Hekmatyar  's Ḥizb-i Islāmī faction broke up as a result of the emergence of the Taliban which many of his associates joined. Disheartened by this development and by the betrayal of his erstwhile Pakistani sponsors, Hekmatyar fled to Iran. He remained in Iran until early 2002 when he returned to Afghanistan. The post-9/11 U.S. attack on Afghanistan that resulted in the removal of the Taliban regime from power led Hekmatyar to support the ousted Taliban 's armed opposition to the new U.S.-installed regime of President Hamid Karzai and the U.S. and NATO military presence there. In May 2002, Hekmatyar evaded a U.S. assassination attempt in Konar province in eastern Afghanistan where he was believed to be hiding. He was declared a wanted terrorist by the U.S. in February 2003. Contradictory reports circulated about Hekmatyar throughout 2006 and 2007. Some claimed that he was ready to fight alongside Osama Bin Laden to “liberate  ” Afghanistan from “foreign occupation” while others believed that he was seeking a rapprochement with the Karzai regime.

Hekmatyar remains an enigmatic and controversial personality in Afghan politics after more than three decades. Despite his latest attempt to bolster his political standing by associating with the Taliban, Hekmatyar appears to have become an increasingly marginalized figure in post-9/11 Afghan politics.



  • Coll, Steve. Ghost Wars: The Secret History of the CIA, Afghanistan, and Bin Laden, From the Soviet Invasion to September 10, 2001. New York: Penguin Books, 2005. One of the best studies of U.S. policy toward Afghanistan based partly on official declassified sources and interviews that are not found in other publications on this subject.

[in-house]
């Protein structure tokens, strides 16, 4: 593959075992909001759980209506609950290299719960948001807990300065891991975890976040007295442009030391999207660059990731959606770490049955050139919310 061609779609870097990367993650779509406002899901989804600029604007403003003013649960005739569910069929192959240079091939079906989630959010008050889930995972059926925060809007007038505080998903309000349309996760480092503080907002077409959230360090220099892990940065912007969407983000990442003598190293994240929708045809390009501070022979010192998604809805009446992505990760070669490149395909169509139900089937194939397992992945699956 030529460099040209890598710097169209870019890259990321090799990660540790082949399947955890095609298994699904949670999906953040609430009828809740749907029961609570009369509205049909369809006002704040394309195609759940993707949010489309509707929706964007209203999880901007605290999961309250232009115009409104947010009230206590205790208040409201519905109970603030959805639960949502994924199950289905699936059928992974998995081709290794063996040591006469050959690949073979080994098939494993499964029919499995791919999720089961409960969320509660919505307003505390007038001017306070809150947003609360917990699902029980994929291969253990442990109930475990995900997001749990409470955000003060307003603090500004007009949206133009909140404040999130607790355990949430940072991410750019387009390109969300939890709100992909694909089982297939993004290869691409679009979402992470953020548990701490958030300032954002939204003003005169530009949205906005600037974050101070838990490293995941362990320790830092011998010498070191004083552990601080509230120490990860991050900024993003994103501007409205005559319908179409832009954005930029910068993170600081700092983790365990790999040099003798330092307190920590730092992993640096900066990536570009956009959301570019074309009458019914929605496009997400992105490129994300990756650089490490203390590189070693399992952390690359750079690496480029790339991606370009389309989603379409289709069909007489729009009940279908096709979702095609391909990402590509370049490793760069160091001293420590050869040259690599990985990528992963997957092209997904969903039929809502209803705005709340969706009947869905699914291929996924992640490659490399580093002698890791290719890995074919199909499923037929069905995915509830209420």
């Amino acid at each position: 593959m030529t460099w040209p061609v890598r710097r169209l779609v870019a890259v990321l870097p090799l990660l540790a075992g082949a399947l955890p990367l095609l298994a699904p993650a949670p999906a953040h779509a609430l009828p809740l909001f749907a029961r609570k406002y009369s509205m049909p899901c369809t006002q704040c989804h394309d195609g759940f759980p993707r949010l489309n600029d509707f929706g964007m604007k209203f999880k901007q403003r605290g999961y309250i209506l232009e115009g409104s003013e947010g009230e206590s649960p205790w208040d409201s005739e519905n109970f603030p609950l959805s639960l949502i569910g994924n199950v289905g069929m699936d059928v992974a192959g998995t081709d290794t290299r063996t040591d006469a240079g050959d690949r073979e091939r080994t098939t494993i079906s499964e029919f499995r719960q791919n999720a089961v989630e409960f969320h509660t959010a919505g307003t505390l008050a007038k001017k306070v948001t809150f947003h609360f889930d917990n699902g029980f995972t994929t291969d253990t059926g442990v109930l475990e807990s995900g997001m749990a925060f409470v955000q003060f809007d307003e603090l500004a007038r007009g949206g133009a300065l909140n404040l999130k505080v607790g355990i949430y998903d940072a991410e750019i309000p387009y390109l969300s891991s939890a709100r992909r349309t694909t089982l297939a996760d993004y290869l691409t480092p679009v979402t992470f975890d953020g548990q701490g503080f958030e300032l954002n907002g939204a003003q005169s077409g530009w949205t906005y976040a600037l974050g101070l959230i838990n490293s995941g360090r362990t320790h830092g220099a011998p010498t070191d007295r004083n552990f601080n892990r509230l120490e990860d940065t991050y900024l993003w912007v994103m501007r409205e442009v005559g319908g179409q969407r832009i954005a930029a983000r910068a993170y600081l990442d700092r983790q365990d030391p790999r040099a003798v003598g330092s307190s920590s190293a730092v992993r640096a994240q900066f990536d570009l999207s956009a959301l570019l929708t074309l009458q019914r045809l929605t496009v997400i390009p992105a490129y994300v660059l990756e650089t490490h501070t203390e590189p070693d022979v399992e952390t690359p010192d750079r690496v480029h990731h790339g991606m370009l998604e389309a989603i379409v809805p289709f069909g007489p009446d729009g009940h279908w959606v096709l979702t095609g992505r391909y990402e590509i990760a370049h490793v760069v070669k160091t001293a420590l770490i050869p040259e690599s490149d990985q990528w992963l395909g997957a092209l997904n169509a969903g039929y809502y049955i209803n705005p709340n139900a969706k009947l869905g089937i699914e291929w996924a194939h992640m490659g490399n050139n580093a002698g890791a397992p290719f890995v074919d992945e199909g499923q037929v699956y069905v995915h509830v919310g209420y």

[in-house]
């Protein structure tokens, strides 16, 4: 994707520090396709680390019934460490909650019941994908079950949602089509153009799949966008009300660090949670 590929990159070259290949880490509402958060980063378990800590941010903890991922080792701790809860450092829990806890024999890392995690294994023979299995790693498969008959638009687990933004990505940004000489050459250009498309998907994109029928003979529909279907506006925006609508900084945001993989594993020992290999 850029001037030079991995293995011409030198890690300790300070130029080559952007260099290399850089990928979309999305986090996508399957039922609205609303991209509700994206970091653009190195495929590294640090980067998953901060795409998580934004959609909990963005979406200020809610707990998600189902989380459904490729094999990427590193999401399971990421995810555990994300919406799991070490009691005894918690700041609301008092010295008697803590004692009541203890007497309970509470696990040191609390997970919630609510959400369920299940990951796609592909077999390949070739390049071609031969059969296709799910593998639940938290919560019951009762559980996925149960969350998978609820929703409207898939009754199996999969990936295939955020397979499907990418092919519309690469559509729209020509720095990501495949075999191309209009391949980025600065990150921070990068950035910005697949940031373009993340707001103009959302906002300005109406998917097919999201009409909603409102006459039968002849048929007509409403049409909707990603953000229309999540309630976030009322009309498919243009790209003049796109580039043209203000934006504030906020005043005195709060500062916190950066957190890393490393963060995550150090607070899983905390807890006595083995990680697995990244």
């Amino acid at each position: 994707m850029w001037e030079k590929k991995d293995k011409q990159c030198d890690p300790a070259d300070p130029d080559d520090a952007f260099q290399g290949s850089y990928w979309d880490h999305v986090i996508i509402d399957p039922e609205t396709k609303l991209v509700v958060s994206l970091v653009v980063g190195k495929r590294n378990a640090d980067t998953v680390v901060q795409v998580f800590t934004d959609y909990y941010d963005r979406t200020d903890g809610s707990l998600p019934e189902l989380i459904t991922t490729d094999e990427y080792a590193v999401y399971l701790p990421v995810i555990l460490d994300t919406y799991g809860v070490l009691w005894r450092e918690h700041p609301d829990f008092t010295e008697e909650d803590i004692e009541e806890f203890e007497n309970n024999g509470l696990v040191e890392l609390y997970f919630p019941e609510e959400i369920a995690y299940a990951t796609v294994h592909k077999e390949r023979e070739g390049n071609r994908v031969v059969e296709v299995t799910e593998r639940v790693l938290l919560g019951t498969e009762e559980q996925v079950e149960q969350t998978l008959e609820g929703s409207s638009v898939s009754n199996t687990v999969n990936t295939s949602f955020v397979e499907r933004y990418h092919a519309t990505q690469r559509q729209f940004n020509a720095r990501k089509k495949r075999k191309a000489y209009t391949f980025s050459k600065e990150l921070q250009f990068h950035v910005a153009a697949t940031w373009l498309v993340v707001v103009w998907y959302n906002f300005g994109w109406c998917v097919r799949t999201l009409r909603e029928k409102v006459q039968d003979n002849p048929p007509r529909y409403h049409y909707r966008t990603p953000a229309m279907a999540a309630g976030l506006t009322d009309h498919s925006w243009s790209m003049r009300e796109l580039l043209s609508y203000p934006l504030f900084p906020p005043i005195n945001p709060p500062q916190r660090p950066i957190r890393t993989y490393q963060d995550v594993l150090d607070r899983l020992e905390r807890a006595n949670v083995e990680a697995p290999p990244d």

• Edwards, David B.“Summoning Muslims: Print, Politics, and Religious Ideology in Afghanistan.”Journal of Asian Studies52, no. 3 (1993): 609–28. Examines the role of Islam in the evolution of Afghan Islamism.
  • Hussain, Rizwan. Pakistan and the Emergence of Islamic Militancy in Afghanistan. Aldershot, U.K.: Ashgate, 2005. Provides a detailed analysis of Pakistani policy toward Afghanistan from 1947 to 2001.
  • Olesen, Asta. Islam and Politics in Afghanistan. Richmond, U.K.: Curzon, 1995. A perceptive and detailed study of the role of Islam in Afghan politics with emphasis on religious, intellectual, and ideological currents.
  • Yousaf, Muhammad, and Mark Adkin. The Bear Trap: Afghanistan  's Untold Story. London: Leo Cooper, 1992. Gives a detailed account from the perspective of the Pakistani military of how Pakistan created and trained the Afghan Islamists including Hekmatyar.